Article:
Global influence of the AD 1600 eruption of Huaynaputina, Peru

  title={Global influence of the AD 1600 eruption of Huaynaputina, Peru},
  author={Shanaka L. de Silva and Gregory A. Zielinski},
It has long been estabished that gas and fine ash from large equatorial explosive eruptions can spread globally, and that the sulphuric acid that is consequently produced in the stratosphere can cause a small, but statistically significant, cooling of global temperatures,. Central to revealing the ancient volcano–climate connection have been studies linking single eruptions to features of climate-proxy records such as found in ice-core and tree-ring chronologies. Such records also suggest that… 
Global Impacts of the 1600 Eruption of Peru's Huaynaputina Volcano
The human impacts of the 1815 eruption of Tambora volcano in eastern Indonesia are well known. The sulfur injected into the stratosphere by that eruption produced a veil of sunlight-reflecting
Climate response to the Samalas volcanic eruption in 1257 revealed by proxy records
The eruption of Samalas in Indonesia in 1257 ranks among the largest sulfur-rich eruptions of the Common Era with sulfur deposition in ice cores reaching twice the volume of the Tambora eruption in
Ice core and palaeoclimatic evidence for the timing and nature of the great mid‐13th century volcanic eruption
Ice cores from both the Arctic and Antarctic record a massive volcanic eruption in around AD 1258. The inter‐hemispheric transport of ash and sulphate aerosol suggests a low‐latitude explosive
The 1600 CE Huaynaputina eruption as a possible trigger for persistent cooling in the North Atlantic region
. Paleoclimate reconstructions have identified a period of exceptional summer and winter cooling in the North Atlantic region following the eruption of the tropical volcano Huaynaputina (Peru) in 1600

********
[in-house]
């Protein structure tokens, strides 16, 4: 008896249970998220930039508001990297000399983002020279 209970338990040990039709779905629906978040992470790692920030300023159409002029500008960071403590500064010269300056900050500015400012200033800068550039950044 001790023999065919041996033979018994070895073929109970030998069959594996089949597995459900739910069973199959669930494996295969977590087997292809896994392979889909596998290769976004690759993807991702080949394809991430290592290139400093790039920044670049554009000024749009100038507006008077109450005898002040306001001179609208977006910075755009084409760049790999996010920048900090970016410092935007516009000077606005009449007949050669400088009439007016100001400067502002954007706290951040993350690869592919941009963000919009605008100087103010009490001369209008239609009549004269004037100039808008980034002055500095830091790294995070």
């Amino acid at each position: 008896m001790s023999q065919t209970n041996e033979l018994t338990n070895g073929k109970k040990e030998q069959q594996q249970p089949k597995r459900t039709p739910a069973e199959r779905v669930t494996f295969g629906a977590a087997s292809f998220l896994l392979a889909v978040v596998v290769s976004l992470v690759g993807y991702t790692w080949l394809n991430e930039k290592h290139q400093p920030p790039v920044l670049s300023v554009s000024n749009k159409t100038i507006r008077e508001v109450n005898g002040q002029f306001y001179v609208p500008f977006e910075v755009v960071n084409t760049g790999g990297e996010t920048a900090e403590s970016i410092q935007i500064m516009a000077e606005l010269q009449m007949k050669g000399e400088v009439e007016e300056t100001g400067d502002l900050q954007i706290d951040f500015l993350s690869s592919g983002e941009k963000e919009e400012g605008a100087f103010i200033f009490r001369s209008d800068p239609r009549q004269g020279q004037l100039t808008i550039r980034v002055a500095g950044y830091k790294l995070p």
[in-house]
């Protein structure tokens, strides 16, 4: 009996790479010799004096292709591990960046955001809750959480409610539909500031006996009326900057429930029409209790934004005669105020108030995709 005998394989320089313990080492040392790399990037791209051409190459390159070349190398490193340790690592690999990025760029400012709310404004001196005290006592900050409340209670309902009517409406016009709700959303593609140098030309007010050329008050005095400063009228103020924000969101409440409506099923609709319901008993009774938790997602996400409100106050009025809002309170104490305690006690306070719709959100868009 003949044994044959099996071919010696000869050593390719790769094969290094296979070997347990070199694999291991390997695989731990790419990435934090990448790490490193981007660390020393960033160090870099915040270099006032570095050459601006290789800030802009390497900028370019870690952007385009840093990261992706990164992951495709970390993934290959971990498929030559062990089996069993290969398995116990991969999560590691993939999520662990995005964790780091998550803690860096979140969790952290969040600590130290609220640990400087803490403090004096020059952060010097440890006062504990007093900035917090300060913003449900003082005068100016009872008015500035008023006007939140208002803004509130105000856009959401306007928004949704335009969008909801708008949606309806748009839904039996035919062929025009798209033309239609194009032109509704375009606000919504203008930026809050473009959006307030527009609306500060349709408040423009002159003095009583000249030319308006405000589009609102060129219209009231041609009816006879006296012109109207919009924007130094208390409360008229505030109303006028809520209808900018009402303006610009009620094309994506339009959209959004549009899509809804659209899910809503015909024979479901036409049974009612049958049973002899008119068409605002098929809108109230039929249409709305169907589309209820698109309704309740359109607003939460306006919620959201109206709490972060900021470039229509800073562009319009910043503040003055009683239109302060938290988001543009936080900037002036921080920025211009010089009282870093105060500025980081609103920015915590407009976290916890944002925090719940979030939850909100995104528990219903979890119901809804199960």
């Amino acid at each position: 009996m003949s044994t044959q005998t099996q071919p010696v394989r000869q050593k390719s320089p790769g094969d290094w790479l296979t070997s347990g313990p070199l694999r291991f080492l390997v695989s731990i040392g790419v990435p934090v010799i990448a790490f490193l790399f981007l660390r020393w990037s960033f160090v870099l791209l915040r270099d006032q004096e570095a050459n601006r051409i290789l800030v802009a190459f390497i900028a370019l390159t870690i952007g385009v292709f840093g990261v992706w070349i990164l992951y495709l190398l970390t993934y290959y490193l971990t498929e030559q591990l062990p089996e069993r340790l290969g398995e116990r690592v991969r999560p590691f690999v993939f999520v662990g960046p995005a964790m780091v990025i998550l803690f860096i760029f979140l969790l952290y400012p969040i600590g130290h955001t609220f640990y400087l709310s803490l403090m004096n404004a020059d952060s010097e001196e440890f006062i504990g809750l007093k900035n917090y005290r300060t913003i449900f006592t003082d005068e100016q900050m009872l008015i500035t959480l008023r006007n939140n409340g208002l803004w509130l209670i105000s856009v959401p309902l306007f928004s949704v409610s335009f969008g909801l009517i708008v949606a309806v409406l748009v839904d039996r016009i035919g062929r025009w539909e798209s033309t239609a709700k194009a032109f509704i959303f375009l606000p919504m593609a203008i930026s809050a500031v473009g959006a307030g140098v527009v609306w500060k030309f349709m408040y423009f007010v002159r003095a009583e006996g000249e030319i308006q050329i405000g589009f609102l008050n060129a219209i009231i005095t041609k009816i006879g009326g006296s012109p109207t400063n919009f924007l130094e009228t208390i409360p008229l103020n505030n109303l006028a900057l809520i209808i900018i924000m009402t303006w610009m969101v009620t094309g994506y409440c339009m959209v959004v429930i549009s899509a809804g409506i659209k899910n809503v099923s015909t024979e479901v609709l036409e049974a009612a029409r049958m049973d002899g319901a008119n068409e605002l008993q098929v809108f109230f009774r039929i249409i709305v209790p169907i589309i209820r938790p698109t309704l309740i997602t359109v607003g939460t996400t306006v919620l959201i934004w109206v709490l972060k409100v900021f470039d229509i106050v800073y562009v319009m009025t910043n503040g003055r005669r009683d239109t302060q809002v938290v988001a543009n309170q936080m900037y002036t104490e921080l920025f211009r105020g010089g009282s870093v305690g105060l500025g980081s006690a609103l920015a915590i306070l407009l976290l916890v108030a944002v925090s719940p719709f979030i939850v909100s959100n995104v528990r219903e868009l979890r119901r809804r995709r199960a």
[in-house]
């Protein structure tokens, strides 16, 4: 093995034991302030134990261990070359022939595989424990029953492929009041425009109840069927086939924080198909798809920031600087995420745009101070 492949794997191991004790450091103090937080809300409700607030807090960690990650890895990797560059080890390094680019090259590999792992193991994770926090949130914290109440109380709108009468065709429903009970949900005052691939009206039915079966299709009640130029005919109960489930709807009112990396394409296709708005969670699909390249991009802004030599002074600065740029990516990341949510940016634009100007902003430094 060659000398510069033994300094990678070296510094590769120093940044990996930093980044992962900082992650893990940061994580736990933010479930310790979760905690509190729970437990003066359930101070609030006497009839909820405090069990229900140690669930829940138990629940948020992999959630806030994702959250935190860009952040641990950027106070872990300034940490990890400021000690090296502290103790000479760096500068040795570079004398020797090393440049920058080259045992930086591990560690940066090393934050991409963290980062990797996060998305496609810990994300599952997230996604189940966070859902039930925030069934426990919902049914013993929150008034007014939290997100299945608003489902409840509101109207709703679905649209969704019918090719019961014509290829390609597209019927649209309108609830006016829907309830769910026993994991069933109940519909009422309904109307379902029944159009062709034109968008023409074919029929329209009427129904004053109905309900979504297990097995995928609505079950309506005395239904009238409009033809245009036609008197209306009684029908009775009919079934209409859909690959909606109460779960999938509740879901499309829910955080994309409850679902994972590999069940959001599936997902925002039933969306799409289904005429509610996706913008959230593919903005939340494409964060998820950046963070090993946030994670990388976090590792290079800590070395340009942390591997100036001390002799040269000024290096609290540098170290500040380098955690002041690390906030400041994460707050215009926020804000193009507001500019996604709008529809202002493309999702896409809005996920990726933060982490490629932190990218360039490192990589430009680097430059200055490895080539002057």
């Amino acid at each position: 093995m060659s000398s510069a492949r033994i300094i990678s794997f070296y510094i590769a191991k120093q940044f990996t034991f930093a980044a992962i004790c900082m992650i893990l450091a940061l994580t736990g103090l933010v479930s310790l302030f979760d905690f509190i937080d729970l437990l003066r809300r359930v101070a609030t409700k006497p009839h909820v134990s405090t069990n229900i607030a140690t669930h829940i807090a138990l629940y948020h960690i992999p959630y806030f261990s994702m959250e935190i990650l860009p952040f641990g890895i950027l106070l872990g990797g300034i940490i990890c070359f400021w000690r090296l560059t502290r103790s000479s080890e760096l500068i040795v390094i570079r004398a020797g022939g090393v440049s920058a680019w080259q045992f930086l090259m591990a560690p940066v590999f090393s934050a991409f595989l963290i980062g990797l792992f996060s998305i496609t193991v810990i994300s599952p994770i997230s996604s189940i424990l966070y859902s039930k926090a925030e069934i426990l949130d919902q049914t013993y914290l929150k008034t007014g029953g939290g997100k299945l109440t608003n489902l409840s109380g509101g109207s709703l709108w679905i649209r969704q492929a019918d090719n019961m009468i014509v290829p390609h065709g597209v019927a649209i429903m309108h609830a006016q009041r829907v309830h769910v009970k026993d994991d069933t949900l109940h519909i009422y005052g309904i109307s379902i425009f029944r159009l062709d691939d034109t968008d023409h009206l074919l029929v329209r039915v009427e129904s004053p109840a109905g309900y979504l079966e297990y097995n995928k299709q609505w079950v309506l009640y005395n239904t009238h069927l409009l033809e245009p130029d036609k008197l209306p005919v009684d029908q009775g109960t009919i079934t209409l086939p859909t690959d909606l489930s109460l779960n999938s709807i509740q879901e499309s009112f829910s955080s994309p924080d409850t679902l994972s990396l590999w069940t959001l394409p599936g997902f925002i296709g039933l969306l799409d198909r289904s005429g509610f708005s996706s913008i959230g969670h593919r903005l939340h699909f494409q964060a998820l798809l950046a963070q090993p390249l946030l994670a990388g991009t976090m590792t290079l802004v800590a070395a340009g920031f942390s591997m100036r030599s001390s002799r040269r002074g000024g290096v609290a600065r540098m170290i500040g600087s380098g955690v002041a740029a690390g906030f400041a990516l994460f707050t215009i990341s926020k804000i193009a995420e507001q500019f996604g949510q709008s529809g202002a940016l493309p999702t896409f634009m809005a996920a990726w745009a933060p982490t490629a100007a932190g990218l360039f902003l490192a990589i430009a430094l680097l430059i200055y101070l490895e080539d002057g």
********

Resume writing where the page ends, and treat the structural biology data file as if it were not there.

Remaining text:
Climatic, environmental and human consequences of the largest known historic eruption: Tambora volcano (Indonesia) 1815
The 1815 eruption of Tambora volcano (Sumbawa island, Indonesia) expelled around 140 gt of magma (equivalent to ≈50 km3 of dense rock), making it the largest known historic eruption. More than 95% by
Use of paleo-records in determining variability within the volcanism climate system
Climatic and societal impacts of a “forgotten” cluster of volcanic eruptions in 1108-1110 CE
It is shown that a unique medieval observation of a “dark” total lunar eclipse attests to a dust veil over Europe in May 1110 CE, corroborating the revised ice-core chronologies and thus revealing a previously unknown major tropical eruption in 1108 CE.
The 1600 Huaynaputina Eruption as Possible Trigger for Persistent Cooling in the North Atlantic Region
Abstract. Paleoclimate reconstructions identify a period of exceptional summer and winter cooling in the North Atlantic region following the eruption of the tropical volcano Huaynaputina (Peru) in


1000 years of explosive volcanism recorded at the South Pole
Cataclysmic volcanic eruptions generally disturb the global atmosphere markedly for around 2 years. During that time, long-life volcanic products (mainly H 2 SO 4 ), stored in the stratosphere
Influence of volcanic eruptions on Northern Hemisphere summer temperature over the past 600 years
A network of temperature-sensitive tree-ring-density chronologies provides circum-hemisphere information on year-by-year changes in summer warmth in different regions of the northern boreal forest.
Tree-ring evidence of the widespread effects of explosive volcanic eruptions
Tree-ring evidence from 97 sites over North America and Europe are used to develop a chronology of widespread cool summers since 1600. Averaging annual maximum-density information from the
On the “Climatic Effectiveness” of Volcanic Eruptions
  • D. Pyle
  • Environmental Science
    Quaternary Research
  • 1992
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